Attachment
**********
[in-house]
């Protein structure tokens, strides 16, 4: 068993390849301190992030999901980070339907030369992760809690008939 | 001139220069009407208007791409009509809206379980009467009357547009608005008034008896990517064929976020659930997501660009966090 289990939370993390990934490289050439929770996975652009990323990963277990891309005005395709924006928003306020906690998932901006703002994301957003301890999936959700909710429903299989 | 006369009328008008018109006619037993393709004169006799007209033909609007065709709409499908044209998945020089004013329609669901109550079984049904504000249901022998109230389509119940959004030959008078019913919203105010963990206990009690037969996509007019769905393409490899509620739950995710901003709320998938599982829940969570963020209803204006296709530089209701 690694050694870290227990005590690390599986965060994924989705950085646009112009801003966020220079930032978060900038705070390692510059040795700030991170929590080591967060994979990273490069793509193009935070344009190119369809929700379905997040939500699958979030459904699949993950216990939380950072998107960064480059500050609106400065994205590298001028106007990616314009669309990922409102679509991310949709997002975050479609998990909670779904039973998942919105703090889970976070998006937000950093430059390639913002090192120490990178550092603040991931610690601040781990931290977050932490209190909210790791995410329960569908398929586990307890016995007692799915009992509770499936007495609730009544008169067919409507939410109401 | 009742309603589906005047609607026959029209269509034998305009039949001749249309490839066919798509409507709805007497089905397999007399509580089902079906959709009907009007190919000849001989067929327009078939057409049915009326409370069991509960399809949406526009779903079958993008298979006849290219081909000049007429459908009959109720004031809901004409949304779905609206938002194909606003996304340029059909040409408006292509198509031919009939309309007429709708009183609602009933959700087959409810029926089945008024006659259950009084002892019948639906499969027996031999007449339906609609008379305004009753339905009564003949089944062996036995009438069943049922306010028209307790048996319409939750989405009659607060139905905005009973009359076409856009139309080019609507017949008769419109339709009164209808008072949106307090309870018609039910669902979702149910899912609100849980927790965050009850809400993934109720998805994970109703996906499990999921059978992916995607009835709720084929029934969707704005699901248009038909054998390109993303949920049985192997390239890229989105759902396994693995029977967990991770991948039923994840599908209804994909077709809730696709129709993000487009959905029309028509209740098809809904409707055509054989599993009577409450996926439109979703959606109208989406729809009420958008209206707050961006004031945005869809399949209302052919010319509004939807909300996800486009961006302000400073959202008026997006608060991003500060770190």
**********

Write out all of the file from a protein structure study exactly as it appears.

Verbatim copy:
[in-house]
């Protein structure tokens, strides 16, 4: 068993390849301190992030999901980070339907030369992760809690008939 | 001139220069009407208007791409009509809206379980009467009357547009608005008034008896990517064929976020659930997501660009966090 289990939370993390990934490289050439929770996975652009990323990963277990891309005005395709924006928003306020906690998932901006703002994301957003301890999936959700909710429903299989 | 006369009328008008018109006619037993393709004169006799007209033909609007065709709409499908044209998945020089004013329609669901109550079984049904504000249901022998109230389509119940959004030959008078019913919203105010963990206990009690037969996509007019769905393409490899509620739950995710901003709320998938599982829940969570963020209803204006296709530089209701 690694050694870290227990005590690390599986965060994924989705950085646009112009801003966020220079930032978060900038705070390692510059040795700030991170929590080591967060994979990273490069793509193009935070344009190119369809929700379905997040939500699958979030459904699949993950216990939380950072998107960064480059500050609106400065994205590298001028106007990616314009669309990922409102679509991310949709997002975050479609998990909670779904039973998942919105703090889970976070998006937000950093430059390639913002090192120490990178550092603040991931610690601040781990931290977050932490209190909210790791995410329960569908398929586990307890016995007692799915009992509770499936007495609730009544008169067919409507939410109401 | 009742309603589906005047609607026959029209269509034998305009039949001749249309490839066919798509409507709805007497089905397999007399509580089902079906959709009907009007190919000849001989067929327009078939057409049915009326409370069991509960399809949406526009779903079958993008298979006849290219081909000049007429459908009959109720004031809901004409949304779905609206938002194909606003996304340029059909040409408006292509198509031919009939309309007429709708009183609602009933959700087959409810029926089945008024006659259950009084002892019948639906499969027996031999007449339906609609008379305004009753339905009564003949089944062996036995009438069943049922306010028209307790048996319409939750989405009659607060139905905005009973009359076409856009139309080019609507017949008769419109339709009164209808008072949106307090309870018609039910669902979702149910899912609100849980927790965050009850809400993934109720998805994970109703996906499990999921059978992916995607009835709720084929029934969707704005699901248009038909054998390109993303949920049985192997390239890229989105759902396994693995029977967990991770991948039923994840599908209804994909077709809730696709129709993000487009959905029309028509209740098809809904409707055509054989599993009577409450996926439109979703959606109208989406729809009420958008209206707050961006004031945005869809399949209302052919010319509004939807909300996800486009961006302000400073959202008026997006608060991003500060770190």